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TYPES OF HEARING LOSS

If you or a loved one experience symptoms of hearing loss, you may believe it’s simply a result of age – or one too many concerts. While it’s true that these are some common causes of hearing loss, there are actually four different types of hearing loss recognized by audiologists, all with their own unique symptoms:

  • Sensorineural hearing loss
  • Conductive hearing loss
  • Mixed hearing loss
  • Central hearing loss

At 20dB Hearing, our hearing experts deal daily with patients who exhibit one or more of these types of hearing loss. The good news is that the majority of their issues can be remedied with hearing aids.

Conductive
Hearing Loss

Conductive hearing loss occurs when sound is not conducted efficiently through the ear canal, eardrum, or tiny bones of the middle ear, resulting in a reduction of the loudness of sound that is heard. Conductive losses may result from wax build-up, fluid in the middle ear, middle ear infection, obstructions in the ear canal, perforations (hole) in the eardrum membrane, or disease of any of the three middle ear bones.

Sensorineural
Hearing Loss

Sensorineural hearing loss occurs when there is damage to the inner ear (cochlea) or to the nerve pathways from the inner ear (retrocochlear) to the brain. Sensorineural hearing loss cannot be medically or surgically corrected. It is a permanent loss.

Sensorineural hearing loss not only involves a reduction in sound level, or ability to hear faint sounds, but also affects speech understanding, or ability to hear clearly. Sensorineural hearing loss can be caused by diseases, birth injury, drugs that are toxic to the auditory system, and genetic syndromes. Sensorineural hearing loss may also occur as a result of noise exposure, viruses, head trauma, aging, and tumour.

Mixed
Hearing Loss

Sometimes a conductive hearing loss occurs in combination with a sensorineural hearing loss. In other words, there may be damage in the outer or middle ear and in the inner ear (cochlea) or auditory nerve. When this occurs, the hearing loss is referred to as a mixed hearing loss.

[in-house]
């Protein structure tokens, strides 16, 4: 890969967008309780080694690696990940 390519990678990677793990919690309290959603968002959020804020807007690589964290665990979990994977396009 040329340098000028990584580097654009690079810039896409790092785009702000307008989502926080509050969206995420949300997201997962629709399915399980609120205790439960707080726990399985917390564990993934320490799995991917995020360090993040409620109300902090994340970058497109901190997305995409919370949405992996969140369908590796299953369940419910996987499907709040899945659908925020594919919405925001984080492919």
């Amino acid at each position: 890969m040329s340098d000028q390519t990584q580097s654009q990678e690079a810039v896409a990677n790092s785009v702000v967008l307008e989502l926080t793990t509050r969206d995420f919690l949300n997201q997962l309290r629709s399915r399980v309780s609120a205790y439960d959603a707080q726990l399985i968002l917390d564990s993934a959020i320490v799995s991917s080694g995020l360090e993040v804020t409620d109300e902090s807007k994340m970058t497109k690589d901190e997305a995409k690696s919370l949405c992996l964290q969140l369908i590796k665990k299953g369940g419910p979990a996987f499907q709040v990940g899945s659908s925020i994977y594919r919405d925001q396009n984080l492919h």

Central hearing impairment occurs when auditory centres of the brain are affected by injury, disease, tumour, hereditary, or unknown causes. Loudness of sound is not necessarily affected, although understanding of speech, also thought of as the “clarity” of speech may be affected. In some cases, both loudness and clarity are affected.

Central
Hearing Loss

The fourth and final type of hearing loss is central hearing loss. Here, sound is successfully transferred to the brain, but cannot be processed correctly due to problems in the brain. Patients with central hearing loss may still react to certain environmental sounds, which often leads to misdiagnosis. This extremely rare type of hearing loss is present from birth and cannot be treated with hearing aids.

Central
Hearing Loss

The fourth and final type of hearing loss is central hearing loss. Here, sound is successfully transferred to the brain, but cannot be processed correctly due to problems in the brain. Patients with central hearing loss may still react to certain environmental sounds, which often leads to misdiagnosis. This extremely rare type of hearing loss is present from birth and cannot be treated with hearing aids.

Mixed
Hearing Loss

Sometimes a conductive hearing loss occurs in combination with a sensorineural hearing loss. In other words, there may be damage in the outer or middle ear and in the inner ear (cochlea) or auditory nerve. When this occurs, the hearing loss is referred to as a mixed hearing loss.

Central hearing impairment occurs when auditory centres of the brain are affected by injury, disease, tumour, hereditary, or unknown causes. Loudness of sound is not necessarily affected, although understanding of speech, also thought of as the “clarity” of speech may be affected. In some cases, both loudness and clarity are affected.

You Are
Not Alone

If you’re suffering with an untreated hearing loss, you may feel isolated and frustrated – like you’re missing out on life. Those around you may be feeling frustrated too. It’s important to know you’re not alone. Approximately 1 in 100 people experiences some degree of hearing loss. Happily, about 90% of these people can be helped with the use of hearing instruments.